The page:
Fish eggs on spaghetti! As a kid, I would have laughed at the idea. It was not in my mother’s repertoire.
When my brothers went fishing, it was up to them to clean and cook their catch; I always wished they fished more often.
Hard roe, soft roe, shad roe, coral—I didn’t know; caviar in the movies, yes but not in my mouth!
Ikura, Sujiko, Masago, Tobiko! Kazunoko, Karasumi, Uni! Tarako + Mentaiko!
イクラ, すじこ, 真砂 (?), 飛び子! 数の子/鯑, カラスミ, 鱲子, うに, 雲丹! たらこ + 明太子!
One doesn’t really need a recipe to make this dish: squeeze the mentiko roe from their sacs, mix it up with butter, and hot spaghetti. Of course you can make variations according to your taste. One important refinement I made was to mix the mentiko with some liquid so it was easier to get a more even dispersion of the tiny eggs.
makes 1 generous serving
- 5 ½ ounces (150 grams) thin spaghetti, capellini, or fettucini (as you like)
- 1 Tablespoon butter
- ½ onion, finely diced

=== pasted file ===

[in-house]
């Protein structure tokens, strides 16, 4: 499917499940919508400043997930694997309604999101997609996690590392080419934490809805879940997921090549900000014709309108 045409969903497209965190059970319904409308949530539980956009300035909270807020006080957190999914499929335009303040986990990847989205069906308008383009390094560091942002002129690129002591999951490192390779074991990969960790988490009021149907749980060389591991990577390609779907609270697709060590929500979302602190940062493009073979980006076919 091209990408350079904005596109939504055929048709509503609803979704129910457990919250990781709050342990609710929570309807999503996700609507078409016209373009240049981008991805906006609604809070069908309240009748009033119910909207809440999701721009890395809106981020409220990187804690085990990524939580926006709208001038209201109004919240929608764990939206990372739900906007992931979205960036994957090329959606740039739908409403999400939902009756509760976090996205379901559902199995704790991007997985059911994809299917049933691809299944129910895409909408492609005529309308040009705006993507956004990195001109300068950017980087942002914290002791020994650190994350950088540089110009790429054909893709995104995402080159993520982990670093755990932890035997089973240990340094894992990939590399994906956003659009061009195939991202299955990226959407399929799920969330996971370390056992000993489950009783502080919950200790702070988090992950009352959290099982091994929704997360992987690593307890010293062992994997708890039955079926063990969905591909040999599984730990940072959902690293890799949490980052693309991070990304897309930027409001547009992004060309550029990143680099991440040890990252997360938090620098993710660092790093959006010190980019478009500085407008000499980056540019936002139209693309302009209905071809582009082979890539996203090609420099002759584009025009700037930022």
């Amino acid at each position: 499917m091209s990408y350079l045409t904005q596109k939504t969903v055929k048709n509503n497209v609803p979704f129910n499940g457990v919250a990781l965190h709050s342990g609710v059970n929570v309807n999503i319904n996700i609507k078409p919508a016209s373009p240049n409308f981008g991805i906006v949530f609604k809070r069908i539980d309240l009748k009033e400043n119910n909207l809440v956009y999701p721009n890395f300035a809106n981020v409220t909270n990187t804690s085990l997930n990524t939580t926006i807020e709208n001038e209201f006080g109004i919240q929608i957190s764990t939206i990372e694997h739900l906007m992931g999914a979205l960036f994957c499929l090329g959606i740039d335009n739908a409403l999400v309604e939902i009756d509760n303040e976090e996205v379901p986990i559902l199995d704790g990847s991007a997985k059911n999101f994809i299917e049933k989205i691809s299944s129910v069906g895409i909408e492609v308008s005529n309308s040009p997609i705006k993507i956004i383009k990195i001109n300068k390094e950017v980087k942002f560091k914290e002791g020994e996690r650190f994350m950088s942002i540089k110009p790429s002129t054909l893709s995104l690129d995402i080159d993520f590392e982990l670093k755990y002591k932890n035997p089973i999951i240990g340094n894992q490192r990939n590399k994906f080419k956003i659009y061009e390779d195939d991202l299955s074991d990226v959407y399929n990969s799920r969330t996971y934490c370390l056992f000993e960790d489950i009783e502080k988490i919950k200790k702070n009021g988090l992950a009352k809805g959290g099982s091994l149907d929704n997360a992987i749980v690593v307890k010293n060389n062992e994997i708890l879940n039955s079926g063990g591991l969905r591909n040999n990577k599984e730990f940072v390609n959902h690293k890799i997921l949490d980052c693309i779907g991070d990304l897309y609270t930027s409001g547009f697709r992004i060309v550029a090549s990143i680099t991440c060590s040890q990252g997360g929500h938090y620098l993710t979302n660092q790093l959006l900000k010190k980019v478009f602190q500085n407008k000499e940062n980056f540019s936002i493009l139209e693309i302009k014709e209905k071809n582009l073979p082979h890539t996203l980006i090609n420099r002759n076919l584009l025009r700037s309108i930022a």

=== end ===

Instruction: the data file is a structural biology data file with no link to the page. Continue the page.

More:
- a pinch of smoked paprika
- 1 clove of garlic, minced
- 1 Tablespoon Japanese mayonnaise
- 2 Tablespoons of dry white wine
- 2 Tablespoons chicken stock
- 1 egg, beaten (optional)
- ¼ cup half and half
- 2 sacs of mentaiko
- nori, cut into thin strips
- 1 green onion, cut into thin rings
- 2 smallish salted shiso leaves
Bring a pot of salted water to a boil. Sauté the onion in butter in a small pan until tender. Add the garlic with a pinch of smocked paprika, and cook until fragrant. Stir in the wine and chick stock; bring to a gentle simmer. Whisk in the egg to thicken the sauce a bit. Add the half and half, stir, remove from heat. Add the pasta to the roiling water and cook according to package directions. Meanwhile, squeeze the roe from their sacs, rinse the shiso leaves, chop them coarsely, prepare the nori and green onion. Drain the spaghetti and toss it with the Kewpie mayo. Reserve a spoonful of the mentaiko for garnish, and stir the remainder into the sauce—it shouldn’t be too hot or you will over-cook the roe. Mix part of the sauce with the pasta, then put it into a shallow bowl (or deep plate). Pour the remaining sauce on top. Garnish. Enjoy.
(If you didn’t use the egg in the sauce, some people like to put it on top of the pasta—poached or raw.)
Felix Gets the Can
This little cartoon video is here only because I like it—be sure to observe the drawings the landscapes and backgrounds: simply and elegantly done—don’t you think?